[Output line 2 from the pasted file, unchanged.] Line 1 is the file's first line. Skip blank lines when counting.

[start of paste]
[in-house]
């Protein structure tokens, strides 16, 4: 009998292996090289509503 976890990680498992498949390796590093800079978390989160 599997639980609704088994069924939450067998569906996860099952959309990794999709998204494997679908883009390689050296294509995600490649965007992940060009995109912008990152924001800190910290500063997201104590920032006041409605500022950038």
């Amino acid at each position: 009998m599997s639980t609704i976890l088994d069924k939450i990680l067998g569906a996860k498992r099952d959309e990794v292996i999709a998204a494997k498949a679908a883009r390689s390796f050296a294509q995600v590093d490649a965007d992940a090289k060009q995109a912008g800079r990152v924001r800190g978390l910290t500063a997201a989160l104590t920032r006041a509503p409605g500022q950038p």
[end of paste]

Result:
């Protein structure tokens, strides 16, 4: 009998292996090289509503 976890990680498992498949390796590093800079978390989160 599997639980609704088994069924939450067998569906996860099952959309990794999709998204494997679908883009390689050296294509995600490649965007992940060009995109912008990152924001800190910290500063997201104590920032006041409605500022950038």